The DCCC went hard after former writer and liberal activist Laura Moser earlier this year, publicly blasting her for past writings they argued would disqualify her in the race, including one where she said she’d “rather have my teeth pulled out without anesthesia” than live in her grandparents’ hometown of Paris, a few hundred miles away from the Houston-area district where she’s running.

Those attacks backfired, delivering a fundraising surge for Moser and elevating her in a crowded primary field, which may have helped her make the primary runoff against more centrist attorney Democrat Lizzie Pannill Fletcher.

“If the DCCC hadn’t given Moser that bump, I do not think she would have been in the runoff,” former Harris County Democratic Chairman Lane Lewis, who backed another candidate in the first round and now supports Fletcher, told TPM.

Now the day of reckoning is almost here, with Moser and Fletcher squaring up on Tuesday in their rubber match.

The race is one of a handful of key Tuesday contests for House Democrats. In Kentucky, Lexington Mayor Jim Gray (D) and Navy veteran Amy McGrath (D) are in a barn-burner of a primary for the right to face Rep. Andy Barr (R-KY).  In Arkansas, a moderate backed by the Blue Dogs is hoping to top 50 percent and avoid a runoff to face Rep. French Hill (R-AR) in a GOP-leaning district. And Democrats will pick their nominee to face Rep. Karen Handel (R-GA) in another chance to win Georgia’s 6th race after losing a high-profile special election there last year.

I pay my dues to the DCCC, and I was not happy when I saw a front-page article [in the local paper about their attacks on Moser] — it’s kind of like fighting within the family,” Rep. Gene Green (D-TX) told TPM, saying he confronted House Minority Leader Nancy Pelosi (D-CA) about the move. Ms. Moser actually got a lot of exposure [from the attacks], and I think that helped her get into the runoff.”

Green said that either candidate would have a tough fight against Rep. John Culberson (R-TX) in the district, which narrowly went for Hillary Clinton but has historically been a lock for the GOP ever since George H.W. Bush represented it in Congress.

“Don’t get your hopes up too much. If you look below John Culberson, every local elected official is a Republican,” he said. “It’s still an uphill battle.”

But he said Moser’s past statements could badly damage the party’s chances in the district.

Moser is clearly to the left of Fletcher. She supports single-payer healthcare and has called for impeaching President Trump, which local Democrats say could be a tough sell in the district. Some unions also take major issue with Fletcher, whose law firm was behind a major anti-union lawsuit — the state AFL-CIO lost $5.3 million in the case, and did an anti-endorsement of her in the primary (her campaign contends she wasn’t involved in the lawsuit).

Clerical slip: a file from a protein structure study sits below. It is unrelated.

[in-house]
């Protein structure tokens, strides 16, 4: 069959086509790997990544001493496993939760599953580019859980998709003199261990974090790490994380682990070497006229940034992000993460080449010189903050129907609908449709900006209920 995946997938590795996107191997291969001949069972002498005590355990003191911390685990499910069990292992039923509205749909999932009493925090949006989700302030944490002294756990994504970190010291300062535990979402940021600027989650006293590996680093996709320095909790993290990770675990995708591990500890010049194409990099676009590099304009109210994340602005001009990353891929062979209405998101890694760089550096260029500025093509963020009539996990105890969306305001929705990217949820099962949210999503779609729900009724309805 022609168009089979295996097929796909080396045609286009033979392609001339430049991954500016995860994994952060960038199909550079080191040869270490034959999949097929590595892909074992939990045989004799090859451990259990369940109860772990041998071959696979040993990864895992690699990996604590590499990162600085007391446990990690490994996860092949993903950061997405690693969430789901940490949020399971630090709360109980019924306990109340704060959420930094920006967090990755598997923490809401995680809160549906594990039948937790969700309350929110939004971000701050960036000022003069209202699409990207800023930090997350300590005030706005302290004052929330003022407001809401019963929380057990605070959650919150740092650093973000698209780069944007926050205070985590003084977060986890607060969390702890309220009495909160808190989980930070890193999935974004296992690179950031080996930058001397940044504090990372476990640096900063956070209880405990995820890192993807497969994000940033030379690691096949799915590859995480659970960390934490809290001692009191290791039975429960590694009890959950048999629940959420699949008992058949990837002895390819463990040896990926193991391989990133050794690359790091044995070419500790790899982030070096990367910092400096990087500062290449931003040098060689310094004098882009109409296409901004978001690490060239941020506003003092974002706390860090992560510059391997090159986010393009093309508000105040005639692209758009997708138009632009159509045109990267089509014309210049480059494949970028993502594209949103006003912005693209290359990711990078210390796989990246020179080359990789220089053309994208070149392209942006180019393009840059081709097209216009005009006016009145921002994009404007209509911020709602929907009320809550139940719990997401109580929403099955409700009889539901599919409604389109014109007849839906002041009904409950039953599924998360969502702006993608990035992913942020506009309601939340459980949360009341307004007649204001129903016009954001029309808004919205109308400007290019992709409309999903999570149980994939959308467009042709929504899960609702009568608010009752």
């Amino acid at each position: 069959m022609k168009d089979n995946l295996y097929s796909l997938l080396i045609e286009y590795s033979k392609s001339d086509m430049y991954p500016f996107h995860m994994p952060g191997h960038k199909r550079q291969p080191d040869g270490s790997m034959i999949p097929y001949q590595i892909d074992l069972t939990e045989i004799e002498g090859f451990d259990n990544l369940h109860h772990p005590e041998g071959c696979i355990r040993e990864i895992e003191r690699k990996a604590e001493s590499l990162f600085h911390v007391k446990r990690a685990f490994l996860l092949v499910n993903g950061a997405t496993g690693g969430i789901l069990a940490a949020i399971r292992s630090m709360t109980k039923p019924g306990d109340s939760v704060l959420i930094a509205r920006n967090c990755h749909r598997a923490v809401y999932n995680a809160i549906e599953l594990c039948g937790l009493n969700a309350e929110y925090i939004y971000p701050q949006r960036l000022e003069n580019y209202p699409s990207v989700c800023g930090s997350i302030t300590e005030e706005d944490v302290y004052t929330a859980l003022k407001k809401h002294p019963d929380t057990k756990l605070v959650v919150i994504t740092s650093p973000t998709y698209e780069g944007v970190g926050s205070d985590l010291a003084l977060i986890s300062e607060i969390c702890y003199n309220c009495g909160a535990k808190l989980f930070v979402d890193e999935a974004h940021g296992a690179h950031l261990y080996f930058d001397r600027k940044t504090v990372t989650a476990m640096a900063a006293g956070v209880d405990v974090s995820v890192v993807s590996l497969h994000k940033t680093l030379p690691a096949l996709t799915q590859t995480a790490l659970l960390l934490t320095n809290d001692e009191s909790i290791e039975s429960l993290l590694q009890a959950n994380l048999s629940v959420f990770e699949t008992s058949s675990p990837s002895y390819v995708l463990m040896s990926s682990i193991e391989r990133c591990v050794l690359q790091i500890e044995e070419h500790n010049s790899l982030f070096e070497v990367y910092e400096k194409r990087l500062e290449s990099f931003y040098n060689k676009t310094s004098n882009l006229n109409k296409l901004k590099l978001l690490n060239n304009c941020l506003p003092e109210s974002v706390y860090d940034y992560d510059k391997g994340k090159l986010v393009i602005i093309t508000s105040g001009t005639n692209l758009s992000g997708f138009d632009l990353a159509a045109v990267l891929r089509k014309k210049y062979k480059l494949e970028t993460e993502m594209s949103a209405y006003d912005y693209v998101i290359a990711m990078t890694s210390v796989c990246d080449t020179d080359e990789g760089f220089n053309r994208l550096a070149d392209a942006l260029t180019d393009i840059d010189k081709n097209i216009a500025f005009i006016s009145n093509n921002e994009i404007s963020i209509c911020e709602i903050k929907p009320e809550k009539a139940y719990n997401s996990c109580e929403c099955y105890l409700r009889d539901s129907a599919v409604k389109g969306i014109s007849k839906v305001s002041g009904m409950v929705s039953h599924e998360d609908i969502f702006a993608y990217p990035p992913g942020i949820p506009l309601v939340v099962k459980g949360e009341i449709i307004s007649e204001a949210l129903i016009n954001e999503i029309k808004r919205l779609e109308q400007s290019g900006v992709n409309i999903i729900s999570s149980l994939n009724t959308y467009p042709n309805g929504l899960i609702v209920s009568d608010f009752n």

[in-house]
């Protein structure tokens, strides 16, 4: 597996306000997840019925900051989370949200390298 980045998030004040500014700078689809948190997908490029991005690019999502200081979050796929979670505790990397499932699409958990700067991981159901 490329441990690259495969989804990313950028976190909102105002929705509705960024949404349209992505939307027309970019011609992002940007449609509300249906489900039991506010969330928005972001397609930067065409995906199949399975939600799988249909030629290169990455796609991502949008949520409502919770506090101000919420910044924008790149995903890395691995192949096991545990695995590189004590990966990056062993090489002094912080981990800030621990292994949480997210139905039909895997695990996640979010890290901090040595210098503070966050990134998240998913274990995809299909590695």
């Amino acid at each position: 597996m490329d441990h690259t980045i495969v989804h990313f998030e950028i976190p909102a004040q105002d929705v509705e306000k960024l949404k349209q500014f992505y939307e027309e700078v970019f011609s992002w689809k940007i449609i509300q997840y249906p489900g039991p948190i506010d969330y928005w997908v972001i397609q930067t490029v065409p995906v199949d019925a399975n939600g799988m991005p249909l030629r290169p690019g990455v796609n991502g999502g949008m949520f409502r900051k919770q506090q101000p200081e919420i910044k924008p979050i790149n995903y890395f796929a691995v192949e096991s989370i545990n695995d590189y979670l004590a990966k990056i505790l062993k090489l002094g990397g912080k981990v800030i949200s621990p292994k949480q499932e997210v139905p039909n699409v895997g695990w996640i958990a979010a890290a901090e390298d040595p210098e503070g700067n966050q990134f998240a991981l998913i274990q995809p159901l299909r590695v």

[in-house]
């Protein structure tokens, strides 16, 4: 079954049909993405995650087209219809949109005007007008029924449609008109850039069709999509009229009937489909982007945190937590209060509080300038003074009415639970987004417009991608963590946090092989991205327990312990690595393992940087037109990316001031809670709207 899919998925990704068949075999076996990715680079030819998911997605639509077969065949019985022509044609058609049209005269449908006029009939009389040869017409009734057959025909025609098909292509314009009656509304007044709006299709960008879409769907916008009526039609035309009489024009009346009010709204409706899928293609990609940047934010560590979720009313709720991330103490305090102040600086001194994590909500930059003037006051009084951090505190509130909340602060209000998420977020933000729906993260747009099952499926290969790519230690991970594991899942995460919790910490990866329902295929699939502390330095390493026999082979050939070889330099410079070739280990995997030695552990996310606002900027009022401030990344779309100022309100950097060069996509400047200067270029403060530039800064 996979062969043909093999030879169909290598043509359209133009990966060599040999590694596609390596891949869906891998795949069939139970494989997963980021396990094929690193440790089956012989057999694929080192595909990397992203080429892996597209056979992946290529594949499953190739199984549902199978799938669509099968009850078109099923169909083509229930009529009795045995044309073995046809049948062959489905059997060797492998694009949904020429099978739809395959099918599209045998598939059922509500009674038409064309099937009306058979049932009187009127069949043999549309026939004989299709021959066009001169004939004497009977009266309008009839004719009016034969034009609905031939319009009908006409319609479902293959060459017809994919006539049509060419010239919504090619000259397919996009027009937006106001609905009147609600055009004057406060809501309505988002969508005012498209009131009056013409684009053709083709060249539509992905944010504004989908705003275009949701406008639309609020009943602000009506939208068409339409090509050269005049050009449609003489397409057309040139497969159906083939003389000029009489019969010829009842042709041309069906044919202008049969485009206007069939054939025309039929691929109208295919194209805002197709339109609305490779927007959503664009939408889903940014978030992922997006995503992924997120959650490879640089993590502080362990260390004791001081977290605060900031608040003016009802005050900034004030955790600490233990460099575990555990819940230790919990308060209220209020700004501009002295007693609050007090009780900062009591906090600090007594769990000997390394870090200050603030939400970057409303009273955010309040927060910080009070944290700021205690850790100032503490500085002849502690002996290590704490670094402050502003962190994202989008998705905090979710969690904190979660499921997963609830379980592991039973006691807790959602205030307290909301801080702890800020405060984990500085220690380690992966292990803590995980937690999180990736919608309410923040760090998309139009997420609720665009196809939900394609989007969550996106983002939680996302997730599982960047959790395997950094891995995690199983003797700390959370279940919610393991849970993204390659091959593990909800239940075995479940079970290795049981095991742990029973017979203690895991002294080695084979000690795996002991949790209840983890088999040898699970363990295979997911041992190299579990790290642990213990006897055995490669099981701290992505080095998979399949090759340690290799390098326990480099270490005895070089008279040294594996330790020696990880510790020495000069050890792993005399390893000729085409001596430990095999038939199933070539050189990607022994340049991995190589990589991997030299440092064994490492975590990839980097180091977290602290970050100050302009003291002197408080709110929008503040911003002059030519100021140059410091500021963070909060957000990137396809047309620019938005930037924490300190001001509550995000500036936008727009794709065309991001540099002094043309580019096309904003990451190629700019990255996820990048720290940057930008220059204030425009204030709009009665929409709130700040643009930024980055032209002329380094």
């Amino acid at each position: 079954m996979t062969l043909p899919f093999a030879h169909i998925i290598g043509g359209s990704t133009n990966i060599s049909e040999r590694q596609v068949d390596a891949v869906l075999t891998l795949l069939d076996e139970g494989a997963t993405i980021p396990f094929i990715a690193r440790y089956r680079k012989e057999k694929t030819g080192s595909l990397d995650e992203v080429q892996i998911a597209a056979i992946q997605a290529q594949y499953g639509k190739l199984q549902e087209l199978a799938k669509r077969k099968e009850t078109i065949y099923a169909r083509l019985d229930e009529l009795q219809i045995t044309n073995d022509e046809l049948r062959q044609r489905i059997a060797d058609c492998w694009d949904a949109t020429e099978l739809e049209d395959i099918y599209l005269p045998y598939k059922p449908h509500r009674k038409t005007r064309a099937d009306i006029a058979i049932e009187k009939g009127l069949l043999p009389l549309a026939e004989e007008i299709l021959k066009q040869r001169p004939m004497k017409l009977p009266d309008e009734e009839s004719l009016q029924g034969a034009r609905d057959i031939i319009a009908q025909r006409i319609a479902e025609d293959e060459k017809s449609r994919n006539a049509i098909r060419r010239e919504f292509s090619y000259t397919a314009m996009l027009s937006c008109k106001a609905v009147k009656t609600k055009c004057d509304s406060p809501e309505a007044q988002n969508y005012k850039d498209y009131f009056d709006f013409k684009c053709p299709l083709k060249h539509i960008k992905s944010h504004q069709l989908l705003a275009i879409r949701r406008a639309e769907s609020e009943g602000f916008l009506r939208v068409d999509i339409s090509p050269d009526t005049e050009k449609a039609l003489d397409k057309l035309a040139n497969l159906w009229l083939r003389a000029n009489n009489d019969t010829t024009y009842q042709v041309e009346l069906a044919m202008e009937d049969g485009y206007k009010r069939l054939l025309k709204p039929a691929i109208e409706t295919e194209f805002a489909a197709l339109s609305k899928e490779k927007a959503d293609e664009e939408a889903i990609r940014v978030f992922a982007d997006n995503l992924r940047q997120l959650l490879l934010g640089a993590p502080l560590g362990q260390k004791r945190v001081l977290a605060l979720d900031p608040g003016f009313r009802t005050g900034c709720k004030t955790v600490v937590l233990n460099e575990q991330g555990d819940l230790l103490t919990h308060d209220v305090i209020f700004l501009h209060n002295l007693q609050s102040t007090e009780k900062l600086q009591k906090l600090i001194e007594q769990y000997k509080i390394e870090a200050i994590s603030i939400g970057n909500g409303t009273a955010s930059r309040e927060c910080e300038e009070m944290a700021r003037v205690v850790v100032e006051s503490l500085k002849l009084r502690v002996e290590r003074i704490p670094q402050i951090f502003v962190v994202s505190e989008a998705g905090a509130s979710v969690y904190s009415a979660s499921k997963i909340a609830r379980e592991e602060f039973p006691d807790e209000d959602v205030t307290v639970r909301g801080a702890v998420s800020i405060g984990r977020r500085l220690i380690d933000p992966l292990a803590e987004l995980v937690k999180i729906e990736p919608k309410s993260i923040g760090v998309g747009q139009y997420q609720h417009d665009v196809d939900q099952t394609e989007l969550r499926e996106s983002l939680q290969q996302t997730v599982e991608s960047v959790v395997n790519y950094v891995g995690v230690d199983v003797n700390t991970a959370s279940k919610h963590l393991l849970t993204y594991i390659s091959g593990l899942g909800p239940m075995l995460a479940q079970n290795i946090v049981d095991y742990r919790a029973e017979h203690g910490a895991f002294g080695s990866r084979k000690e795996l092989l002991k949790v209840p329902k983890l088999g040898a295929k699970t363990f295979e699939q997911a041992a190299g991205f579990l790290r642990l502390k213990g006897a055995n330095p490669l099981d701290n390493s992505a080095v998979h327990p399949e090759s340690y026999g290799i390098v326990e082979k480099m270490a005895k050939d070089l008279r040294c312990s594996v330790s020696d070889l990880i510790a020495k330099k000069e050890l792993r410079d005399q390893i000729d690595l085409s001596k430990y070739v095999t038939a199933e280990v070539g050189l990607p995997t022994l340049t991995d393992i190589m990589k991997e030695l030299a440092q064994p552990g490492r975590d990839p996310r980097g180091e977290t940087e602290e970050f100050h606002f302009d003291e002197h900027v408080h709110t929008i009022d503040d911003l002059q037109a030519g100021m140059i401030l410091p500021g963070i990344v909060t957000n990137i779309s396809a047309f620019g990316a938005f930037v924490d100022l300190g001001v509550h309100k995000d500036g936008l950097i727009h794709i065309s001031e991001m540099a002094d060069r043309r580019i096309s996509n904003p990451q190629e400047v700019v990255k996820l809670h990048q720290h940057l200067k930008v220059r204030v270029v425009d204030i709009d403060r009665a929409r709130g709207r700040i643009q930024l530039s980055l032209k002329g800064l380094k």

Both Moser and national Democrats dispute that she made the runoff because of the attacks, saying she was already positioned to do so. But the attacks clearly turned her into a cause célèbre of left-wing groups and activists who were spoiling for a fight with the establishment.

That ugly spat is gone but has not been forgotten by either side. While the DCCC has avoided any more public involvement in the race since accidentally listing Fletcher on its “red-to-blue” endorsement list in a press release before quickly walking it back, party officials stand by their contention that Moser would doom their chances to defeat Culberson in the GOP-leaning district. DCCC Chairman Ben Ray Luján (D-NM) called her past statements “disqualifying” in a recent TV interview. And Moser told TPM that they’re “still interfering in the race and don’t let anyone tell you they’re not,” while declining to provide evidence.

Most national and local Democrats say Fletcher has the edge heading into Tuesday’s race. Moser’s fundraising boon after the DCCC attacks proved fleeting, and Fletcher has outspent her by a wide margin in the runoff. Fletcher is the only one running broadcast TV ads in the expensive Houston media market. Fletcher out-raised Moser by $175,000 to $131,000 in the homestretch of the campaign, and Moser had just $80,000 left in cash on hand to Fletcher’s $360,000 as of early May.

Remarkably, there hasn’t been a single independent expenditure during the runoff. The DCCC has been notably silent, and the pro-choice EMILY’s List, which sent mail pieces for Fletcher in the primary, has been AWOL in the runoff even as they stand by her, a sign they may think she has the race in hand.

“Lizzie has been running a strong campaign and communicating her message to voters extremely effectively. EMILY’s List endorsed Lizzie because she is a progressive leader with deep ties to her community—and we think those are the same reasons that voters will choose her to advance to the general election to take on John Culberson,” EMILY’s List spokeswoman Julie McClain Downey told TPM.